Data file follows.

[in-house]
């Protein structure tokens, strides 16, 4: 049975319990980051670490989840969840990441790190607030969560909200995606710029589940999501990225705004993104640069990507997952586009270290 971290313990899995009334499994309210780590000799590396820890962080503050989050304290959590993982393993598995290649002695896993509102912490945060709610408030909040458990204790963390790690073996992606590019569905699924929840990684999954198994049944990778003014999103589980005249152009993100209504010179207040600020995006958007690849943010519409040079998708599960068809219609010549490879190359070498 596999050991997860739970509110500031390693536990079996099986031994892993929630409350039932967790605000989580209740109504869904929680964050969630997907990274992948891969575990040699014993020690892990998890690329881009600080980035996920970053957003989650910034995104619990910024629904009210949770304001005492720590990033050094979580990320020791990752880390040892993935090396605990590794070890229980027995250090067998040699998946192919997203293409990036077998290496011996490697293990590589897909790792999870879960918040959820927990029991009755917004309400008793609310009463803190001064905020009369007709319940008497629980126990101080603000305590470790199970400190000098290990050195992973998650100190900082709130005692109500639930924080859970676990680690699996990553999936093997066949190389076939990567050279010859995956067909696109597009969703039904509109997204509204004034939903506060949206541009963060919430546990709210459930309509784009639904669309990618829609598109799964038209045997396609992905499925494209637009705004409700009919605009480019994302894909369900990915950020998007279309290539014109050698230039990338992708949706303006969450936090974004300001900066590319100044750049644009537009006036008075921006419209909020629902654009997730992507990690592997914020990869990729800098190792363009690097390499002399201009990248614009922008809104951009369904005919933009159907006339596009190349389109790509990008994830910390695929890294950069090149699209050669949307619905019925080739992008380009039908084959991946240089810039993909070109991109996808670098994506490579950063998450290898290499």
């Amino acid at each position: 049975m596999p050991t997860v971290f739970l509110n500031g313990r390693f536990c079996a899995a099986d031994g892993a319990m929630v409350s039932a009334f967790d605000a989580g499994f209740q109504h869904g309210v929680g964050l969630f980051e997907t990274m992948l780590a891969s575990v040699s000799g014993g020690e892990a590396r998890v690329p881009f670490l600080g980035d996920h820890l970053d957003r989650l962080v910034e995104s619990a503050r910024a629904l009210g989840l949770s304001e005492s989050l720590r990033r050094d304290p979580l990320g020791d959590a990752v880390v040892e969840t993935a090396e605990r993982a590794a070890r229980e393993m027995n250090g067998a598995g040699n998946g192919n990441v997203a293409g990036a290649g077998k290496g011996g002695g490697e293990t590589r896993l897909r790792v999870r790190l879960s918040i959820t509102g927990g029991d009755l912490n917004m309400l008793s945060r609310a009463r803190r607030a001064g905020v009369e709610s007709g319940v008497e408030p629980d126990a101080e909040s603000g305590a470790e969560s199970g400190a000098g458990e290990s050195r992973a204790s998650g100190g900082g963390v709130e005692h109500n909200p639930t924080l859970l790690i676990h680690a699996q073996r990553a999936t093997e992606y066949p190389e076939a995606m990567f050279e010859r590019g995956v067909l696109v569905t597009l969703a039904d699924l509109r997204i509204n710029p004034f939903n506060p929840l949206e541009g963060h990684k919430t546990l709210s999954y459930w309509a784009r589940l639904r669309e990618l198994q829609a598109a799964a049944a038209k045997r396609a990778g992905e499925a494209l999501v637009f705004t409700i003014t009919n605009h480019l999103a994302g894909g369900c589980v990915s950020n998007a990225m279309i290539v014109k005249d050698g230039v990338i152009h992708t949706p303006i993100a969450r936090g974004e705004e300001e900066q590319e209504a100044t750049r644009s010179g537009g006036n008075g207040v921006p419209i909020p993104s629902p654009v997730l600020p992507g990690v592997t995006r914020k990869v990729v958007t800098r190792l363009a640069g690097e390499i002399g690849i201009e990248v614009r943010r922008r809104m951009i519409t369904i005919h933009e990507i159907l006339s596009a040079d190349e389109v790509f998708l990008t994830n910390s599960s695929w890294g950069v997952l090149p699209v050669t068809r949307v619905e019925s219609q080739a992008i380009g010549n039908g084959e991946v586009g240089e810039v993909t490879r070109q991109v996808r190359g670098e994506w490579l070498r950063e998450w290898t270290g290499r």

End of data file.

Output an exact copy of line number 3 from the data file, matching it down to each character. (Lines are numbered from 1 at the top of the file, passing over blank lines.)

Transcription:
């Amino acid at each position: 049975m596999p050991t997860v971290f739970l509110n500031g313990r390693f536990c079996a899995a099986d031994g892993a319990m929630v409350s039932a009334f967790d605000a989580g499994f209740q109504h869904g309210v929680g964050l969630f980051e997907t990274m992948l780590a891969s575990v040699s000799g014993g020690e892990a590396r998890v690329p881009f670490l600080g980035d996920h820890l970053d957003r989650l962080v910034e995104s619990a503050r910024a629904l009210g989840l949770s304001e005492s989050l720590r990033r050094d304290p979580l990320g020791d959590a990752v880390v040892e969840t993935a090396e605990r993982a590794a070890r229980e393993m027995n250090g067998a598995g040699n998946g192919n990441v997203a293409g990036a290649g077998k290496g011996g002695g490697e293990t590589r896993l897909r790792v999870r790190l879960s918040i959820t509102g927990g029991d009755l912490n917004m309400l008793s945060r609310a009463r803190r607030a001064g905020v009369e709610s007709g319940v008497e408030p629980d126990a101080e909040s603000g305590a470790e969560s199970g400190a000098g458990e290990s050195r992973a204790s998650g100190g900082g963390v709130e005692h109500n909200p639930t924080l859970l790690i676990h680690a699996q073996r990553a999936t093997e992606y066949p190389e076939a995606m990567f050279e010859r590019g995956v067909l696109v569905t597009l969703a039904d699924l509109r997204i509204n710029p004034f939903n506060p929840l949206e541009g963060h990684k919430t546990l709210s999954y459930w309509a784009r589940l639904r669309e990618l198994q829609a598109a799964a049944a038209k045997r396609a990778g992905e499925a494209l999501v637009f705004t409700i003014t009919n605009h480019l999103a994302g894909g369900c589980v990915s950020n998007a990225m279309i290539v014109k005249d050698g230039v990338i152009h992708t949706p303006i993100a969450r936090g974004e705004e300001e900066q590319e209504a100044t750049r644009s010179g537009g006036n008075g207040v921006p419209i909020p993104s629902p654009v997730l600020p992507g990690v592997t995006r914020k990869v990729v958007t800098r190792l363009a640069g690097e390499i002399g690849i201009e990248v614009r943010r922008r809104m951009i519409t369904i005919h933009e990507i159907l006339s596009a040079d190349e389109v790509f998708l990008t994830n910390s599960s695929w890294g950069v997952l090149p699209v050669t068809r949307v619905e019925s219609q080739a992008i380009g010549n039908g084959e991946v586009g240089e810039v993909t490879r070109q991109v996808r190359g670098e994506w490579l070498r950063e998450w290898t270290g290499r």